In late August 2017, violent attacks forced hundreds of thousands of Rohingya to flee from Myanmar to Bangladesh, in what quickly became the fastest growing refugee influx the world had seen in decades.
Famine and violence are devastating the people of South Sudan, which has become the world’s fastest growing refugee crisis and the largest in Africa.
Rohingya refugees were forced to flee their homes in the western region of Myanmar to escape horrific violence and persecution — this is one of the largest exodus of refugees witnessed in recent decades. Since the beginning of the crisis, donors have supported UNHCR and its partners’ efforts to deliver critical assistance when vulnerable families needed it the most. Here are some of the ways donors have helped.
Desperate, persecuted families continue to arrive by the thousand in Bangladesh. This footage shows the scope of the Rohingya crisis.
A full-scale humanitarian crisis has been unfolding in Ethiopia’s Tigray region. More than 45,000 people fled to neighboring Sudan and another 100,000 have been internally displaced.
Proposed relocation scheme for 160,000 refugees from Greece, Italy and Hungary would go a long way to address the refugee crisis.
Nearly five years of violence have devastated the people of South Sudan. The crisis continues to be the fastest growing and largest in Africa.
We want refugees to know we stand with them during the coronavirus crisis. Here are five ways you, too, can show solidarity with refugees right now.
Since 2014, more than 3 million Iraqis have been displaced within the country and another 260,000 have been forced to flee to neighboring countries.
More than 3.6 million people have been forced to flee their homes because of the five-year conflict – and 24 million Yemenis are vulnerable and in immediate need of humanitarian assistance.
More than 4 million Venezuelans have fled the country since 2014 because of political strife, human rights abuses and lack of economic opportunity.
The central Sahel is facing one of the world's fastest growing displacement crises. More than 2.7 million people have been forced to flee and at least 13.4 million need humanitarian assistance.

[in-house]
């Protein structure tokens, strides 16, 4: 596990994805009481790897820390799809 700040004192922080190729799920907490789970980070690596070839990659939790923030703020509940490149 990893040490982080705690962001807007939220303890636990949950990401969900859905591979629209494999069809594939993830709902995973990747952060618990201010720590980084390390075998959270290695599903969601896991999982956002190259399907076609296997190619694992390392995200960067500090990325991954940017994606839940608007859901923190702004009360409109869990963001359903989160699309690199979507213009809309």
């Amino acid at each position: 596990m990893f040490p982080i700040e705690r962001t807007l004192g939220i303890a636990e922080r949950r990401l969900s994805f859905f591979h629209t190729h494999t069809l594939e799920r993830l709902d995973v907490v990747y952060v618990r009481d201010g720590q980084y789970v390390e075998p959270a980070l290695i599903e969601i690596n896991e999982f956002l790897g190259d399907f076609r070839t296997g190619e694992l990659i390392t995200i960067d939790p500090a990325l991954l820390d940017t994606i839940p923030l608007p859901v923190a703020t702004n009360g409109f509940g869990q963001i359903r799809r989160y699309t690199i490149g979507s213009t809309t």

It's been two years since Rohingya Muslims were forced to flee Myanmar. In recognition of this anniversary, we’re highlighting some of the most important milestones in the Rohingya refugee journey.
More than 6.6 million Syrians have been forced to flee their country since 2011 and another 6.7 million have been driven from their homes but remain trapped inside the country.
UNHCR High Commissioner António Guterres and Special Envoy Angelina Jolie warn about the scale of the crisis in the Mediterranean.
As the world focuses on Syria, South Sudan, Yemen and other flashpoints, a silent crisis is brewing in El Salvador, Guatemala and Honduras.
UNHCR spokesperson Adrian Edwards' statement on the worsening refugee crisis in South Sudan
Rohingya refugees were forced to flee their homes in Myanmar to escape horrific violence and persecution — this is one of the largest exodus of refugees witnessed in recent decades.
Nearly 2.3 million South Sudanese have fled to neighboring countries due to violent conflict throughout the country.
607,000 refugees have fled to Bangladesh since August 25, 2017. Whole families, young mothers and unaccompanied children walk for days through jungles and mountains or brave dangerous voyages across the water.
Seven years into the emergency, Syria’s conflict has driven over 5.5 million people into exile across the region and displaced another 6 million inside the country. Here are some of the key moments that have defined the crisis.
We must ensure that refugee communities are included in prevention and protection plans. We must look beyond our country and ensure that we maintain our commitment to refugee communities around the world.
Refugees are vulnerable people, but due to the generosity of the American people we are able to provide refugees like Ekhlas with help and hope.
UNHCR is calling for renewed support and solutions for displaced and stateless Rohingya communities both within and outside of Myanmar today.
An army of 200 alert community health workers go house to house while a hospital dedicated to the treatment of cholera has been set up with the capacity to accommodate as many as 300 beds.